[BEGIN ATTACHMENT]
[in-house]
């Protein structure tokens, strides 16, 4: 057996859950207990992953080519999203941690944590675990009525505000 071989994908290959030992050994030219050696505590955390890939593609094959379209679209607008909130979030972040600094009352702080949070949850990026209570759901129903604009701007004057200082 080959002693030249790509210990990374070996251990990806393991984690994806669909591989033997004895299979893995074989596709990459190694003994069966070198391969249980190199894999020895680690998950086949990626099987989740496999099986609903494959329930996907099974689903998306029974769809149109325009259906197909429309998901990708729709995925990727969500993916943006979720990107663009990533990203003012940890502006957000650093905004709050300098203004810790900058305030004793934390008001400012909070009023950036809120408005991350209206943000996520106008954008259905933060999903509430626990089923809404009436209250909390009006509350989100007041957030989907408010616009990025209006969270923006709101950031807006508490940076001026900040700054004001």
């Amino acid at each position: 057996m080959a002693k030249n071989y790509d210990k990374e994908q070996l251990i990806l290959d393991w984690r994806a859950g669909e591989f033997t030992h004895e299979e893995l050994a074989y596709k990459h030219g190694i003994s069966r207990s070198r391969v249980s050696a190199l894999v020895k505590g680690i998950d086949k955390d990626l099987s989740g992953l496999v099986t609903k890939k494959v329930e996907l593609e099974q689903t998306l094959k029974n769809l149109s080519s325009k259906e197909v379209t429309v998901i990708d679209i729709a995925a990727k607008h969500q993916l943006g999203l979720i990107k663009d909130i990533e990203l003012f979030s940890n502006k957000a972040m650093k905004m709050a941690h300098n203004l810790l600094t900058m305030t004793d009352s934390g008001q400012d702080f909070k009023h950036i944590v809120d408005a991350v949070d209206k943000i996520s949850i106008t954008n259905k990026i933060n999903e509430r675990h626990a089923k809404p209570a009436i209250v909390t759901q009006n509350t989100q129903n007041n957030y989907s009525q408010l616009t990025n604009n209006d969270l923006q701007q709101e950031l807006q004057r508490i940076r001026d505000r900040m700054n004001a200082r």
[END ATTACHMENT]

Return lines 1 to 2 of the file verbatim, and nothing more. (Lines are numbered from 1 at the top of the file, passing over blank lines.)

[in-house]
């Protein structure tokens, strides 16, 4: 057996859950207990992953080519999203941690944590675990009525505000 071989994908290959030992050994030219050696505590955390890939593609094959379209679209607008909130979030972040600094009352702080949070949850990026209570759901129903604009701007004057200082 080959002693030249790509210990990374070996251990990806393991984690994806669909591989033997004895299979893995074989596709990459190694003994069966070198391969249980190199894999020895680690998950086949990626099987989740496999099986609903494959329930996907099974689903998306029974769809149109325009259906197909429309998901990708729709995925990727969500993916943006979720990107663009990533990203003012940890502006957000650093905004709050300098203004810790900058305030004793934390008001400012909070009023950036809120408005991350209206943000996520106008954008259905933060999903509430626990089923809404009436209250909390009006509350989100007041957030989907408010616009990025209006969270923006709101950031807006508490940076001026900040700054004001």